In its place, all of Sorrento’s products -- from ricotta and mozzarella to snack cheese products -- will be rebranded under the Galbani brand, a worldwide brand also owned by Groupe Lactalis that has products sold across Europe, Japan, Canada and other countries.
Sorrento officials stressed that the elimination of the Sorrento brand name will not lead to other changes at the company’s Buffalo factory, which has more than 570 employees.
“Our plan is everything stays the same or gets bigger,” said Angela Fisher, Sorrento Galbani’s marketing director.
The Buffalo factory is the largest ricotta cheese plant in North America, producing 75 million pounds of ricotta each year. The plant also produces about 68 million pounds of mozzarella cheese annually. The plant’s cheese-making processes consume about 2 million pounds of milk a day, enough to fill about 45 milk trucks, company officials said.
While the Sorrento products will be rebranded and sold under the Galbani name, the cheeses will continue to be produced using the same recipes, company officials said. Groupe Lactalis said its Lactalis Retail Dairy division will continue to be based at the Buffalo plant.
Residents in the Buffalo Niagara region got their first hint of the brand name change this summer, when the Italian Heritage Festival in North Buffalo, which has long been sponsored by Sorrento, took on the Galbani name instead. Packaging containing both the Sorrento and Galbani logos also began appearing in stores over the last couple of months as the company began using the new packaging, Fisher said.
That is part of a plan to phase in the Galbani brand over a period of about a year.
While Sorrento is a well-known brand in Buffalo and is sold in markets all along the East Coast, Groupe Lactalis’ Italian cheese products along the West Coast are sold under the Precious brand name, even though Precious brand ricotta cheese is made at the Sorrento plant in Buffalo. The Precious brand also is being phased out in favor of Galbani.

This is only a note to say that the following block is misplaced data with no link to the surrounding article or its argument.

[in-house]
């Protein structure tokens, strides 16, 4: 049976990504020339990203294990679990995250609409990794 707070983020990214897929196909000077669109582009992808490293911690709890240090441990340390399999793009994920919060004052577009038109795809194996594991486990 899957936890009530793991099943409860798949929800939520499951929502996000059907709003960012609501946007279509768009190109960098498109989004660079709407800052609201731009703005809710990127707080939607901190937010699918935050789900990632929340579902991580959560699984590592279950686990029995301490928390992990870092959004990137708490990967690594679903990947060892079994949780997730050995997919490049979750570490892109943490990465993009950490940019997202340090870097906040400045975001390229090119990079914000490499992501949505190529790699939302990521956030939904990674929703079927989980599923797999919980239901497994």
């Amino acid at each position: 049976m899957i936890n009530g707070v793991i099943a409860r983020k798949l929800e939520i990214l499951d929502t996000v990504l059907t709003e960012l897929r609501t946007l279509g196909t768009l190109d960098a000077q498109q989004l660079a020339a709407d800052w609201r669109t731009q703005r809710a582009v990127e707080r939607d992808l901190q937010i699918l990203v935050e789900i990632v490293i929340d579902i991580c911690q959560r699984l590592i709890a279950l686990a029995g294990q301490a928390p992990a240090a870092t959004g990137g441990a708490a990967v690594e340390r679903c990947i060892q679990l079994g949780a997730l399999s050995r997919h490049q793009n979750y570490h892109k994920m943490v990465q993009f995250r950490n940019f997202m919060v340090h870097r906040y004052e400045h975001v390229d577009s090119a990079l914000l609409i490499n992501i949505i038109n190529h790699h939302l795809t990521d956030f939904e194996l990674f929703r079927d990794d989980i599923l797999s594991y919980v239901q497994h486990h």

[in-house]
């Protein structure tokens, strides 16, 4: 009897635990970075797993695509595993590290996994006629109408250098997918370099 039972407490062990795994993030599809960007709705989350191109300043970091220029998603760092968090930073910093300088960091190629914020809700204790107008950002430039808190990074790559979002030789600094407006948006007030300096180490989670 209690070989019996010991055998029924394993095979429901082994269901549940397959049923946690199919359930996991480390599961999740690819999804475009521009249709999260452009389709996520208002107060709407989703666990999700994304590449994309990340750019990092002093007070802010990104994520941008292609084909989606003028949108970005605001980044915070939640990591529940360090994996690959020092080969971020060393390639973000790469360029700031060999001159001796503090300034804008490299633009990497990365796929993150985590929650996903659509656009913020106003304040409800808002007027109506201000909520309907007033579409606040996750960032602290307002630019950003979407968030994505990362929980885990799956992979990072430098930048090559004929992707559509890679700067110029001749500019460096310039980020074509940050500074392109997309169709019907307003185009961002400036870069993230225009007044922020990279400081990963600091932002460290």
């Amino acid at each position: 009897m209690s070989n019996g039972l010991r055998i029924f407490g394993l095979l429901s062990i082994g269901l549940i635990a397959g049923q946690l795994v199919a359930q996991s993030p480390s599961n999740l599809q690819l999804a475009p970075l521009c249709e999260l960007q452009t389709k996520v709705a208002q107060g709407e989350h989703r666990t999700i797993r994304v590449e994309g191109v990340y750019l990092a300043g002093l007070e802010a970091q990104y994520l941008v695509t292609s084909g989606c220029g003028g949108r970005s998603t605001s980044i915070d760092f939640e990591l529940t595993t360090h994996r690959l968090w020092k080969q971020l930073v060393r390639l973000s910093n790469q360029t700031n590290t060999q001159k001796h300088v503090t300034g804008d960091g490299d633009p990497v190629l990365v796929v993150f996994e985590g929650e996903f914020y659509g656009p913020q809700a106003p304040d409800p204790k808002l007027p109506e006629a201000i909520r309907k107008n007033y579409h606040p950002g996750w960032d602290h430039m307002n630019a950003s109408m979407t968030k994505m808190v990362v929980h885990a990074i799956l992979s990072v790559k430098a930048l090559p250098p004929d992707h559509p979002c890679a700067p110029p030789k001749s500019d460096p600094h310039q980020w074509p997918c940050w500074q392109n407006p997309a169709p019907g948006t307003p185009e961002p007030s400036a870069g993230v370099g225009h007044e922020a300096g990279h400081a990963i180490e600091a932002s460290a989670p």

Fisher said the benefits of having a single, nationwide brand outweigh the risks of dropping a well-known and established regional brand.
“It’s more efficient and it’s consistent for the consumer, who is more mobile these days,” Fisher said, noting that a Walmart shopper might find Sorrento brand cheese in an East Coast store but Precious brand cheese in a West Coast store. “National retailers like national brands.”
The name dates back to 1947, when the company opened as a three-man operation founded by Louis Russo, an immigrant from Sorrento, Italy. It grew into a cheese distribution business with four plants, including facilities in California and Idaho, by the time Russo retired in 1988.
At that time the company was sold to a subsidiary of French bottled water company Perrier. Four years later, Groupe Lactalis, the second-largest dairy company in the world, acquired the business. It acquired the Galbani brand, the No. 1 cheese brand in Italy and a popular brand in other European markets, in 2006.